By Amy Pisani
A new study that was released by researchers from the University of Michigan and published in the journal Pediatrics this week revealed some bittersweet news about parents’ attitudes toward vaccinating their children. While the survey of 1,552 parents found that one in four U.S. parents believes some vaccines cause autism in healthy children, the study also found that most parents continue to follow the advice of their children’s doctors, with nine out of ten saying that they parents believe that vaccination is a good way to prevent diseases for their children.
The information from this survey tells me that public education campaigns conducted by organizations such as Every Child By Two and many others (click here for a list) fill a critical role in conveying scientific information to the public. It’s only natural that parents will have questions about their children’s health, but it’s up to the public health community to answer them in a clear and comprehensive way. As lead author of the study Dr. Gary Freed says, most of parents’ fears are unfounded, so it’s essential that “physicians … take parental concerns seriously. They need to be aware of and familiar with the data on the safety of vaccines, because parents deserve to have concrete info on vaccine safety.”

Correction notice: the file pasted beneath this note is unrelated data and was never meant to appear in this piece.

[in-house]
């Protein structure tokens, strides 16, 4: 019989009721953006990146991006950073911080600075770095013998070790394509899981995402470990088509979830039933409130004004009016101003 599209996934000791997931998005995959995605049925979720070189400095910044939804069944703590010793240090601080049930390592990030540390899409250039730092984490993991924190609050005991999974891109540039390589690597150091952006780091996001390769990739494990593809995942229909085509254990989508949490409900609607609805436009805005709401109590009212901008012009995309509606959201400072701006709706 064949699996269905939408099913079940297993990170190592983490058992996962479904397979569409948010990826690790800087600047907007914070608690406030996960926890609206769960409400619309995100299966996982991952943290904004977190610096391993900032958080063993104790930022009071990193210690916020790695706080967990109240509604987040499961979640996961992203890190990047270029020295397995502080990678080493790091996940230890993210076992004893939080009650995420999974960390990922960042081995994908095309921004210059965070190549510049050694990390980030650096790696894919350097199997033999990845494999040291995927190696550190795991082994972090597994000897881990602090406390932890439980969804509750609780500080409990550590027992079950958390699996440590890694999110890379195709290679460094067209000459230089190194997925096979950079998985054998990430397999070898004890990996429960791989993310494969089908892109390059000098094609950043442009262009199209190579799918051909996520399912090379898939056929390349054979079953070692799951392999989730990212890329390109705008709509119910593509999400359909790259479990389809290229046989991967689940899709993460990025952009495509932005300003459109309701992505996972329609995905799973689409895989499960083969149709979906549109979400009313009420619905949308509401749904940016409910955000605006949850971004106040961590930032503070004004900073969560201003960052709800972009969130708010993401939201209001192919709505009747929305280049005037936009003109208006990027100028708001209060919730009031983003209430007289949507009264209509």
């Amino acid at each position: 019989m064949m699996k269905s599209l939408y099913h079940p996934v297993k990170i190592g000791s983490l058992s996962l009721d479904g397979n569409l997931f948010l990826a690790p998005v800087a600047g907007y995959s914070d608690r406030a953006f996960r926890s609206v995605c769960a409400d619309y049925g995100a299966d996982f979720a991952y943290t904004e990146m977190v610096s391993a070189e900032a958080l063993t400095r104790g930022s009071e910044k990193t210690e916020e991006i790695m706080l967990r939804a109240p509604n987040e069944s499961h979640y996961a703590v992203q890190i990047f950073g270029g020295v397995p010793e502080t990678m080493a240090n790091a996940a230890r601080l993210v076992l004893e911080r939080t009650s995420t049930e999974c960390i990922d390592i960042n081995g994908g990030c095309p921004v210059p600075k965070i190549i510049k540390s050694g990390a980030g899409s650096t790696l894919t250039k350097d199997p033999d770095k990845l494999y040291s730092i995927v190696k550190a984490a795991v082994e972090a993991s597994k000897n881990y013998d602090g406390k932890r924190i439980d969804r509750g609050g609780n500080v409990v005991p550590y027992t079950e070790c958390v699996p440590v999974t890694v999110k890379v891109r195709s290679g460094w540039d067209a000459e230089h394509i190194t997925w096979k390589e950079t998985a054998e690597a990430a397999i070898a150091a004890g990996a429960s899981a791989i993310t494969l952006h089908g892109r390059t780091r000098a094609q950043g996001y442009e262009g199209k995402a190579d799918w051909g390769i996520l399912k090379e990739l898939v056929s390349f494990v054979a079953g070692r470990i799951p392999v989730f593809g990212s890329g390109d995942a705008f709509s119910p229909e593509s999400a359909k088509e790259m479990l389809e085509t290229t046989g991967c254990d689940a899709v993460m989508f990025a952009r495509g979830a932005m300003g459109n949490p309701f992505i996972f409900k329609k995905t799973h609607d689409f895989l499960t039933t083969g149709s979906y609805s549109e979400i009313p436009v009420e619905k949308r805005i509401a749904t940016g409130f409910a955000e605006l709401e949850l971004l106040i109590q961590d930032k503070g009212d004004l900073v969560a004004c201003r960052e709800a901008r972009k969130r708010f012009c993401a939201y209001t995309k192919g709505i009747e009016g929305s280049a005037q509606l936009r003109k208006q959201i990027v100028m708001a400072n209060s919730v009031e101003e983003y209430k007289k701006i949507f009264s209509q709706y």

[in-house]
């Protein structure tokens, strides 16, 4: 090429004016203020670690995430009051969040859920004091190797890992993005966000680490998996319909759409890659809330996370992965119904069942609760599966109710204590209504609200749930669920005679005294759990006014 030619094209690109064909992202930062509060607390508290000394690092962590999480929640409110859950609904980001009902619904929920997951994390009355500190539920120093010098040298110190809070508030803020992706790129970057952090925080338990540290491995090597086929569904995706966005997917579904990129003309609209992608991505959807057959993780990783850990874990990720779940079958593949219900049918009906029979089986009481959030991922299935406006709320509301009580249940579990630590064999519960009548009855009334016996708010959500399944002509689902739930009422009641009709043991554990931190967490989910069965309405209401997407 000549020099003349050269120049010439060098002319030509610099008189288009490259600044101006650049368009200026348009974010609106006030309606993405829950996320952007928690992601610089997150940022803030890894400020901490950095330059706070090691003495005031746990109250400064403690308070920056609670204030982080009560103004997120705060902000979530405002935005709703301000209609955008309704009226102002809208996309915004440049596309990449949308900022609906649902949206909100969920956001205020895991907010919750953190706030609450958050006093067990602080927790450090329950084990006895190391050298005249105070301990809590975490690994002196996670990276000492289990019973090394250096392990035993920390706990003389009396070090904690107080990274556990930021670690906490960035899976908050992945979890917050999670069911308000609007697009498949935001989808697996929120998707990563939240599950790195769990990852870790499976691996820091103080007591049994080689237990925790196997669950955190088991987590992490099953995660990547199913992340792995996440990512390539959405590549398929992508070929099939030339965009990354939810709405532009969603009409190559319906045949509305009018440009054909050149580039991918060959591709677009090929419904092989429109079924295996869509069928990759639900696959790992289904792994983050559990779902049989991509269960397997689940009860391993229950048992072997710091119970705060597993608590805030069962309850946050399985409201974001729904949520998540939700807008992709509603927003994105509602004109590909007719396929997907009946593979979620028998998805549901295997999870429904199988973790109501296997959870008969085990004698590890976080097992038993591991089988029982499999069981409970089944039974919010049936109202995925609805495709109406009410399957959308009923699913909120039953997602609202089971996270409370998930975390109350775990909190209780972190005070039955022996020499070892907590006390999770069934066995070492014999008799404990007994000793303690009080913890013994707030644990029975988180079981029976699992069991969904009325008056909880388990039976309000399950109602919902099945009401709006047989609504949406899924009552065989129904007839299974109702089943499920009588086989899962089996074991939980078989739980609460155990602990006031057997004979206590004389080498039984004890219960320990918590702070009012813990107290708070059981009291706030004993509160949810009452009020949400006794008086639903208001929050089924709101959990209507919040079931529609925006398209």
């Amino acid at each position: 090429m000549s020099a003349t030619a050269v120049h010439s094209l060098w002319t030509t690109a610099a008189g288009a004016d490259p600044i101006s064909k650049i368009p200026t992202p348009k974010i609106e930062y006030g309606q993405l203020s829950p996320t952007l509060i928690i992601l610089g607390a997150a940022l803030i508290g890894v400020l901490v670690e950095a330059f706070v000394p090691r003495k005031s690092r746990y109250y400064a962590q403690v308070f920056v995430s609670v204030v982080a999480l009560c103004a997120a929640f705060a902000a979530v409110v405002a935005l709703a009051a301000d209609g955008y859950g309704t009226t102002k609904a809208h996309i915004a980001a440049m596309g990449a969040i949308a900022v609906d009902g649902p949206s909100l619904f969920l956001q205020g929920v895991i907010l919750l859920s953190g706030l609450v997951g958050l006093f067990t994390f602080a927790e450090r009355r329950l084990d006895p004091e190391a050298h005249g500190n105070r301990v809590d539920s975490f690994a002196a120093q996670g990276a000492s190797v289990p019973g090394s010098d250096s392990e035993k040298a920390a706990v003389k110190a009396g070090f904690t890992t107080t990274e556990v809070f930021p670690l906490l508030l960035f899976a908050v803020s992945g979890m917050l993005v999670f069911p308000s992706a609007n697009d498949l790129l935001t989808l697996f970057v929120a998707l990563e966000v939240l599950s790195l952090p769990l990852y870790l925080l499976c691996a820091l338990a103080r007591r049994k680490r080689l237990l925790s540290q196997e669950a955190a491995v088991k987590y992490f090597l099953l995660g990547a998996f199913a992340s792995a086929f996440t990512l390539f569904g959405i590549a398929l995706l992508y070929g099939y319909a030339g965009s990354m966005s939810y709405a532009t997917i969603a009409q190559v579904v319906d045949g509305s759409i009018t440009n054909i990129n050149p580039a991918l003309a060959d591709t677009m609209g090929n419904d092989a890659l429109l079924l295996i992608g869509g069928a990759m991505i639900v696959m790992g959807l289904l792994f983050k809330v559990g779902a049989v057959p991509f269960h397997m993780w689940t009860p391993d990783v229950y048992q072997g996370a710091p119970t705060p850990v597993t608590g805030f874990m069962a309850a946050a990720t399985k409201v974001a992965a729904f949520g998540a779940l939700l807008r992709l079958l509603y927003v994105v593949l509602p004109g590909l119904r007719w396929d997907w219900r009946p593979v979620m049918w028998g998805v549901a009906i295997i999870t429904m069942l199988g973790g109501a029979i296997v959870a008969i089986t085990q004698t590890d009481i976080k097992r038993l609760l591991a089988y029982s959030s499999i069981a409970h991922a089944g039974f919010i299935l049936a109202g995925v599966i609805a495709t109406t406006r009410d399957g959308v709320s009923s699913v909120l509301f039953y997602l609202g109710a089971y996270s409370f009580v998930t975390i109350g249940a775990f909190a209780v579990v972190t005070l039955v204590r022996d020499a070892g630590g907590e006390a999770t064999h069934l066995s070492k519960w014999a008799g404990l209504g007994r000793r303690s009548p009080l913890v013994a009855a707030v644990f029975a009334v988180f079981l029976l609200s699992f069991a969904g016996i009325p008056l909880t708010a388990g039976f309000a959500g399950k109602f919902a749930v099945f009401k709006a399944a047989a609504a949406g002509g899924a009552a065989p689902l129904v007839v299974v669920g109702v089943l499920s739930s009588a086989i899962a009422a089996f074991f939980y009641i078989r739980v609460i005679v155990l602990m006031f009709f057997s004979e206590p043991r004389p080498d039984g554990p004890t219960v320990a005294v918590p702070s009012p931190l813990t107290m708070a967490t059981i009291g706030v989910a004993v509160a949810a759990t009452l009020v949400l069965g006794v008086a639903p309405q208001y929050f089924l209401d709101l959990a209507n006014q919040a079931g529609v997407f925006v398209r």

Doctor-patient communication is critical, and the American Academy of Pediatrics, Centers for Disease Control and Prevention (CDC), and American Academy of Family Physicians (AAFP) partnered to develop some great resources for providers to communicate with parents about vaccine concerns. Click here to check it out.
In order to better prepare parents prior to their child’s vaccines, I’d like everyone to share with their friends and family some credible resources to which parents can turn to have some of their tough questions answered. For example, Every Child By Two posed some frequently asked questions to several experts in the fields of immunization and autism and recorded the expert answers here.
Another item that concerned me was that parents believe that newer vaccines are untested, and less safe than ones that have been around longer. I want to reiterate that all vaccines go through the same, very stringent and lengthy, regulatory review process. Because vaccines are given to healthy individuals, they undergo a more rigorous approval process than drugs which are given to cure sick people. Vaccines are also tested in combination with one another so that they are proven to be safe in the context of the CDC schedule as well. Licensing of vaccines typically takes 15 years and an average of $800 million of manufacturers’ money. For more info on this process, click here, or visit the FDA web site.
Finally, the study also pointed out that although Hispanic families have the lowest rate of vaccine refusal as compared to white or black individuals, they were more likely to believe that some vaccines cause autism. The researchers suggested that “addressing this concern explicitly before it has an impact on immunization rates should be strongly considered by both public health officials and private providers in these communities.”
I hope that you will share this information with any concerned parents out there who may not have had all of their questions answered!